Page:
Tonight I was taught how to get serious about sustainability. Most people I know merely talk the talk, and they would rarely, if ever, consider making significant voluntary changes to their life styles in order to preserve the planet. Solar panels on the roof? It might offend the neighbors. Take public transportation? Outside of a handful of American cities, it is considered beneath one’s dignity to the extent that one can afford to own a car. Refrain from taking a pleasure trip across the world? Why would anyone do that? Car pool? Are you crazy? Ride a bicycle to work? I can’t because I might get sweaty. Eat only local food? I need more variety!
Tonight I listened to Tony Sirna describe Dancing Rabbit, a community of people truly dedicated to shrinking their ecological footprint. He discussed his community, sustainable living options, and what the future holds for all of us. The following is from the introductory literature to the presentation:
Dancing Rabbit Eco-village in Northern Missouri has been at the fore since 1997 and its members are living one vision of a sustainable future right now.
Over the last 15 years Dancing Rabbit has built over 25 energy-efficient homes using reclaimed lumber and natural building methods such as strawbale and cob. By reducing electricity use to less than 10% of the American norm, the village is now a net exporter of renewable energy. Three vehicles are shared among the 75 residents, who drive only 7% of the US average. Food production is integrated into the design of the pedestrian-scale village. Cooperation, a strong gift economy, and a vibrant alternative currency support the economic stability of the community. Natural ecosystems are preserved and restored on the community’s 280-acre land trust. Sustainability is not just a dream. The residents of Dancing Rabbit Ecovillage are living it right now.
I learned that the 75 residents of Dancing Rabbit use only 10% of the energy of the average American. They do this through the power of cooperation–a strongly interconnected community that strongly encourages each other. This is not a religious community. It is not a group that shares it’s income (every individual controls his or her own wealth).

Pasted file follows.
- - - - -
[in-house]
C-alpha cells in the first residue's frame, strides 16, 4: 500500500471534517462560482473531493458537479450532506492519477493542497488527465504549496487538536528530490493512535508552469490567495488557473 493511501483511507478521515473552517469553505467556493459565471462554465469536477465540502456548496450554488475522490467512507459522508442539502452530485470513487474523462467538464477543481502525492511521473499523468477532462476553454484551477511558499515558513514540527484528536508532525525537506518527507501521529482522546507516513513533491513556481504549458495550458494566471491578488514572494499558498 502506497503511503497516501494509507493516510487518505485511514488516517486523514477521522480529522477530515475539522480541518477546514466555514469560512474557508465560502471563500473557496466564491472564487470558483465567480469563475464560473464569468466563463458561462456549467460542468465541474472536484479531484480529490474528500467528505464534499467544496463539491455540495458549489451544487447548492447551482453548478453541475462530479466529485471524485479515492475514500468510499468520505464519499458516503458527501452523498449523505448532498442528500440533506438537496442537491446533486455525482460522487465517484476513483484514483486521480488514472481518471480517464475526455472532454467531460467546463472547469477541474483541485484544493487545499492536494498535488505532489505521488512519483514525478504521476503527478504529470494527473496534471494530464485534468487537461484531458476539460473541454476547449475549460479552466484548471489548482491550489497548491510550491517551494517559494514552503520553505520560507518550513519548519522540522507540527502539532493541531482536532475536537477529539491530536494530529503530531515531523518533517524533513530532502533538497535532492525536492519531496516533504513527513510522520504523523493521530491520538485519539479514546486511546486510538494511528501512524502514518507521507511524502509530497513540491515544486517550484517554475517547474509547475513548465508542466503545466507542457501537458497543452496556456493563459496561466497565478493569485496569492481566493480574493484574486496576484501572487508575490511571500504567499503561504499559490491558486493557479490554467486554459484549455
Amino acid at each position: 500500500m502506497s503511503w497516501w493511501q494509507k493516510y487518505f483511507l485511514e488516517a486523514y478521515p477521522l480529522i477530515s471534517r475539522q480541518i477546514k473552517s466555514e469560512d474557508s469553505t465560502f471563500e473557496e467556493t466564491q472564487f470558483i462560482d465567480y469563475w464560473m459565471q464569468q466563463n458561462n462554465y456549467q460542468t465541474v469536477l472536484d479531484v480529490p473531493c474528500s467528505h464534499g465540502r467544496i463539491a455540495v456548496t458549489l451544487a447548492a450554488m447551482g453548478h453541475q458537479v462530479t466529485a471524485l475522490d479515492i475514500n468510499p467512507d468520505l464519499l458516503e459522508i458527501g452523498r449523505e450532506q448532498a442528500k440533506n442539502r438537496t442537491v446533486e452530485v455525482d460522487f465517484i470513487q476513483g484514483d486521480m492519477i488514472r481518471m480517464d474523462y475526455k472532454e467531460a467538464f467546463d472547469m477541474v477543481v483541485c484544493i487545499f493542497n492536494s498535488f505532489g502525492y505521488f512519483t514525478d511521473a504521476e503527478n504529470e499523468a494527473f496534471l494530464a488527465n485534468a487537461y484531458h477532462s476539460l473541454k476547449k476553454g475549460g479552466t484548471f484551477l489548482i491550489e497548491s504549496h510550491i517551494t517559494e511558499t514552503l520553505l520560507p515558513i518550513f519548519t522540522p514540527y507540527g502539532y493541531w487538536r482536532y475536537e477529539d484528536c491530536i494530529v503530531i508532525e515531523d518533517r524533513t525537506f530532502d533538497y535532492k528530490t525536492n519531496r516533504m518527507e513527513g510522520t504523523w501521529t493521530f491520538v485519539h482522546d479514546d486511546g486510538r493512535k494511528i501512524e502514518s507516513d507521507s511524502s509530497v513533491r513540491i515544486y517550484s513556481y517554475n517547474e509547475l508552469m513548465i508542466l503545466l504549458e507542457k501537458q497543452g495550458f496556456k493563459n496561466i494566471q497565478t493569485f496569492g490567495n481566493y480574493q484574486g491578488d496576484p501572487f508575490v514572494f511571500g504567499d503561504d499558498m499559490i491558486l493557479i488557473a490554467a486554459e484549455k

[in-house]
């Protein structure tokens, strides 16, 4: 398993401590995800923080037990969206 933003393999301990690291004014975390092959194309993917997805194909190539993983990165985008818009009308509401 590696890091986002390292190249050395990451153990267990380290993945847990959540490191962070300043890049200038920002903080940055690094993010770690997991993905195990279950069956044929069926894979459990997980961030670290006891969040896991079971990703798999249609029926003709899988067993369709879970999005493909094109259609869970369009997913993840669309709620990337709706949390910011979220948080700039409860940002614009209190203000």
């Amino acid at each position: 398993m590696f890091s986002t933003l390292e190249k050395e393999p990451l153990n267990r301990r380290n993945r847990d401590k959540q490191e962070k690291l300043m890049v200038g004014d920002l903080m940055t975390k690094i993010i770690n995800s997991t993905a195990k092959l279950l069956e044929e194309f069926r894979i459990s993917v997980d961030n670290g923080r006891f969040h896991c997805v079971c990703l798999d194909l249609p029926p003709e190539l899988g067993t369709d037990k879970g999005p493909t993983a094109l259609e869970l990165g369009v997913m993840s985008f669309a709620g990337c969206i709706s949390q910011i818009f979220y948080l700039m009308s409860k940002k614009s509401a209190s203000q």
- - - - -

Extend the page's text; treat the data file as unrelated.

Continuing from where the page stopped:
The residents have erected a small village of homes, mostly built of clay, sand and straw. These are small houses by modern standards–about 1/3 the size of new houses in the U.S., but this is the size of a typical house from the 1950s. The community compact forbids the private ownership of cars. Three community vehicles are shared among the 75 residents. Ride sharing is strongly encouraged, and almost no one drives alone.
Water use is only about 12 gallons per day per person, compared to 135 gallons for the typical American. They accomplish this through composting toilets, cisterns for rain and constructive wetlands. They are getting fairly close to having zero carbon buildings. The aim is to be entirely free of fossil fuel. They grow much of the food they eat.
The residents include many college educated people, many of whom work jobs from the isolated village up in Scotland County, Missouri. Some of the residents run a B&B in the village. The original residents were transplants from Stanford University; that was 15 years ago. Sirna indicates that it is an extremely fulfilling lifestyle, where residents live life by their values, among those who share their values. The current plan is to recruit more residents in order to expand the eco-village to 500 residents.